I caught a small alligator once. I was fishing for bass in a golf course water trap behind an apartment complex in Titusville, Florida (that’s west across the Indian River from the space center.) I had already caught a few bass.
I was using a six-inch rubber worm, which always worked well for me. I was dropping it on the edge of the pickerel weed. I felt a small tug which is exactly what bass do, then a stronger tug. I set the hook. Then the tug got real strong, nearly pulling the rod out of my hand then nothing. Broken line, I thought, so I started to reel in. It was then I noticed a three-foot alligator swimming towards me. As I reeled in my line it went taut again. The gator had my rubber worm and was returning it, in person. For a moment I entertained tender young alligator steaks… then came to my senses, broke the line and haul my bass out of there.
Another time a friend and I were canoeing up Rock Springs Run in my 18-foot Mohawk when we startled a sunning gator. The alligator made a high jump and a big splash and went under the front of the canoe. As I was in the back some 15 feet away I was not too concerned… My friend, however, kept his soiled pants as a souvenir.
My last close encounter with the cold-blooded kind came only a couple of years ago. I was kayaking, again, up Rock Springs Run. The run varies, sometimes wide and shallow with no channel, at other times with a ten foot wide and deep channel. I was planning on heading upstream a few miles, turning around, then floating down while videoing plants, and eventually that is what I did. However, while going upstream I noticed two baby alligators floating on a Nuphar root. They were cute, about six inches long. I thought they would make excellent footage for my video.
Since I noticed them as I passed the easiest thing to do was to stop paddling and just float backwards rather than turn around, let the current take me to them. By chance I happened to be wearing polarizing sunglasses that eliminated glare off the water. As I floated back toward the babies a huge alligator swam under the kayak and stopped between me and the little ones… I decided I didn’t need any footage of baby alligators. Reptilian mothers can be formidable, and she was longer than my kayak.
Not only have I encountered alligators in the wild but in the kitchen as well. I wish I could recommend alligator more wholeheartedly than I can. After all, I live in Florida and have had alligator many times prepared many ways.
Does it have a bad flavor? Not really. Is the texture off-putting? No. People say it tastes like chicken. If that’s the case than the chicken died from drinking a lot of swamp water. Alligator always has, to me, a bit of tooth and swampness about it. To your palate there’s never any doubt as to what you are eating.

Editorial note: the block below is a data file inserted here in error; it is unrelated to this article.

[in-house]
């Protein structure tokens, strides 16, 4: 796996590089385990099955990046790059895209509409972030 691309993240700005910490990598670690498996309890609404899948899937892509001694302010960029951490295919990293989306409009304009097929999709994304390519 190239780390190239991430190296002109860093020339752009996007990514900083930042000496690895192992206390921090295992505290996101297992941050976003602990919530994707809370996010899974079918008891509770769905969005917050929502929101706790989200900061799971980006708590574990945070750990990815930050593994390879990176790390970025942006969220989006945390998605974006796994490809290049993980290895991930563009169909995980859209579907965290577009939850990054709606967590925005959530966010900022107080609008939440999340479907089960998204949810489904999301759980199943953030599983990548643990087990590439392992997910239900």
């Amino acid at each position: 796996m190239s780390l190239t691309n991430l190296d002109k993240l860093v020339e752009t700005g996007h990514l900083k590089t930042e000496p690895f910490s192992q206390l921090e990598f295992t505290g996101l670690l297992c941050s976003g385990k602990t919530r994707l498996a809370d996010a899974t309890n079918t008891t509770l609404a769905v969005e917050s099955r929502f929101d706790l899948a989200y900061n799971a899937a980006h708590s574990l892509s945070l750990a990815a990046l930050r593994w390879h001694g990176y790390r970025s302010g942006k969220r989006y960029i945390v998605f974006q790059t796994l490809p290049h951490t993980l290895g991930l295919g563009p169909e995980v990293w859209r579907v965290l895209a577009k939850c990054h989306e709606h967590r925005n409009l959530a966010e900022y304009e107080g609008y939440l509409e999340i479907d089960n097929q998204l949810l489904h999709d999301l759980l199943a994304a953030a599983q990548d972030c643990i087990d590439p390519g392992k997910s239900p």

Now, don’t misunderstand me. I eat everything, literally. There is no food I won’t eat. I don’t have any off-limit foods. In that regard I’m an easy dinner companion, guest, or co-pizza orderer. I eat everything. If you put a plate of gator in front of me down it goes, pass the Pickapeppa sauce please. These are just my observations about alligator.
The texture is more like our larger game fish, and the flavor is more towards an oily sea fish than grain-fed chicken. Some “healthy meat advocates” say it tastes like mild white flesh fish, cod and tilapia and the like. I don’t know where they are getting their gator from but no gator I have ever eaten tasted that mild or delicate. Gator and sherry are not made for each other. Gator calls for accompanying flavors and seasonings to have some oomph to them. Marinades are your friend. (If someone introduces me to mild gator meat I will gladly rewrite the previous paragraph.)
That said there are many things to recommend alligator meat. Here is a commercial view of gator meat: A four-ounce serving has 177 calories, beef 244. Alligator meat is 3% fat, beef is 12 though personally I think our anti-fat craze is not healthy. There is also the argument that alligator is more healthy than beef. That might be debatable. If caught in the wild, perhaps. If raised on a farm, perhaps not. About 100,000 alligators are farm-raised whereas several million run wild from Texas to North Carolina. Louisiana and Florida alone total three million wild alligators. Locally one sees them all the time from golf courses to even walking along the Interstate, and dead on the Interstate.